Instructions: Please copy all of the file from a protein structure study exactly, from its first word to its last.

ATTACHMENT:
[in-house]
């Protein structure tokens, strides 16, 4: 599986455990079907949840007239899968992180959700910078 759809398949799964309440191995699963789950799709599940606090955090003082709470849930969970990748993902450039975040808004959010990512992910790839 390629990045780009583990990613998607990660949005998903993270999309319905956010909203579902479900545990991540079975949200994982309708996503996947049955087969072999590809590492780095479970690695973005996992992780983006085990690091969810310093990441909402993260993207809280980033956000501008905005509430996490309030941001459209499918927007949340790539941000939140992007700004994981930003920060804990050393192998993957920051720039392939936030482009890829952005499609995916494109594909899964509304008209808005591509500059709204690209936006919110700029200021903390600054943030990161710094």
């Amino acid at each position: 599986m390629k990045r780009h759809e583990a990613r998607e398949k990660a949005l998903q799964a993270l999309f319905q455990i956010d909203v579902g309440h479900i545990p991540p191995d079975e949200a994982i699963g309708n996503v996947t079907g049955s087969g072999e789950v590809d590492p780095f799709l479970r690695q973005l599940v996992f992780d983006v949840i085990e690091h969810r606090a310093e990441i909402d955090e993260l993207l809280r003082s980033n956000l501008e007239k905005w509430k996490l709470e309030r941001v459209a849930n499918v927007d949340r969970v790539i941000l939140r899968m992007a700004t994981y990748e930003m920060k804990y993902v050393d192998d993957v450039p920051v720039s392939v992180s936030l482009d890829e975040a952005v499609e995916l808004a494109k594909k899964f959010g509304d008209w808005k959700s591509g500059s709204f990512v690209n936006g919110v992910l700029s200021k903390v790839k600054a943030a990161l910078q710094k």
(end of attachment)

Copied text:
[in-house]
């Protein structure tokens, strides 16, 4: 599986455990079907949840007239899968992180959700910078 759809398949799964309440191995699963789950799709599940606090955090003082709470849930969970990748993902450039975040808004959010990512992910790839 390629990045780009583990990613998607990660949005998903993270999309319905956010909203579902479900545990991540079975949200994982309708996503996947049955087969072999590809590492780095479970690695973005996992992780983006085990690091969810310093990441909402993260993207809280980033956000501008905005509430996490309030941001459209499918927007949340790539941000939140992007700004994981930003920060804990050393192998993957920051720039392939936030482009890829952005499609995916494109594909899964509304008209808005591509500059709204690209936006919110700029200021903390600054943030990161710094």
């Amino acid at each position: 599986m390629k990045r780009h759809e583990a990613r998607e398949k990660a949005l998903q799964a993270l999309f319905q455990i956010d909203v579902g309440h479900i545990p991540p191995d079975e949200a994982i699963g309708n996503v996947t079907g049955s087969g072999e789950v590809d590492p780095f799709l479970r690695q973005l599940v996992f992780d983006v949840i085990e690091h969810r606090a310093e990441i909402d955090e993260l993207l809280r003082s980033n956000l501008e007239k905005w509430k996490l709470e309030r941001v459209a849930n499918v927007d949340r969970v790539i941000l939140r899968m992007a700004t994981y990748e930003m920060k804990y993902v050393d192998d993957v450039p920051v720039s392939v992180s936030l482009d890829e975040a952005v499609e995916l808004a494109k594909k899964f959010g509304d008209w808005k959700s591509g500059s709204f990512v690209n936006g919110v992910l700029s200021k903390v790839k600054a943030a990161l910078q710094k």